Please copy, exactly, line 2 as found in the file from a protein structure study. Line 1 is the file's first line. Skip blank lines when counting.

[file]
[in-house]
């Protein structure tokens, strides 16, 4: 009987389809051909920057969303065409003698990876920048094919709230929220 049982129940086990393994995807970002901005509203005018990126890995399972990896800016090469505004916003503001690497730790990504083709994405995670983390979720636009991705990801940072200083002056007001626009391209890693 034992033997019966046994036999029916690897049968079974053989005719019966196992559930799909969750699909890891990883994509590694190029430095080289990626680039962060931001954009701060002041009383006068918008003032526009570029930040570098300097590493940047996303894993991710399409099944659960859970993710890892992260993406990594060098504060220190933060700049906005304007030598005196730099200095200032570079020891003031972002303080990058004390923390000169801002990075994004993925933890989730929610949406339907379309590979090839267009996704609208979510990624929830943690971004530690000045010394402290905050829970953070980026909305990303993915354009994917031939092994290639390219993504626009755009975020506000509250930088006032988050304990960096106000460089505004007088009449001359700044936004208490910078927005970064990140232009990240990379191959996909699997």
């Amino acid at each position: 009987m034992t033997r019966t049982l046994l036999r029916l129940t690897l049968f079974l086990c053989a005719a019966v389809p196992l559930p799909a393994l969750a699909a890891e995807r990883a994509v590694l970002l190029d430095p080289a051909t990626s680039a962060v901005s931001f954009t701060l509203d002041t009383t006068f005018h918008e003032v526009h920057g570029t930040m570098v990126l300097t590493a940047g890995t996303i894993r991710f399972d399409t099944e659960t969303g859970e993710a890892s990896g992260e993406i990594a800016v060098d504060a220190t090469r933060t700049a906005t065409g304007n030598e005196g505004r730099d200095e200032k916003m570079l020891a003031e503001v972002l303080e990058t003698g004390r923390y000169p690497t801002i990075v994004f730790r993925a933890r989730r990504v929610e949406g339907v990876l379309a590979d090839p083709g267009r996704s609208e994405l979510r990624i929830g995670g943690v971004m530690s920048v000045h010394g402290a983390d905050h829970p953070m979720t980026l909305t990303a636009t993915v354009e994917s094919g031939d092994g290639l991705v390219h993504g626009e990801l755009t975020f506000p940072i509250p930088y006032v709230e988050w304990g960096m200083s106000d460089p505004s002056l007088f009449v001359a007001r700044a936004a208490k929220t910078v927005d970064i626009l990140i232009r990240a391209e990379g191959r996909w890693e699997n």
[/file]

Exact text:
């Protein structure tokens, strides 16, 4: 009987389809051909920057969303065409003698990876920048094919709230929220 049982129940086990393994995807970002901005509203005018990126890995399972990896800016090469505004916003503001690497730790990504083709994405995670983390979720636009991705990801940072200083002056007001626009391209890693 034992033997019966046994036999029916690897049968079974053989005719019966196992559930799909969750699909890891990883994509590694190029430095080289990626680039962060931001954009701060002041009383006068918008003032526009570029930040570098300097590493940047996303894993991710399409099944659960859970993710890892992260993406990594060098504060220190933060700049906005304007030598005196730099200095200032570079020891003031972002303080990058004390923390000169801002990075994004993925933890989730929610949406339907379309590979090839267009996704609208979510990624929830943690971004530690000045010394402290905050829970953070980026909305990303993915354009994917031939092994290639390219993504626009755009975020506000509250930088006032988050304990960096106000460089505004007088009449001359700044936004208490910078927005970064990140232009990240990379191959996909699997």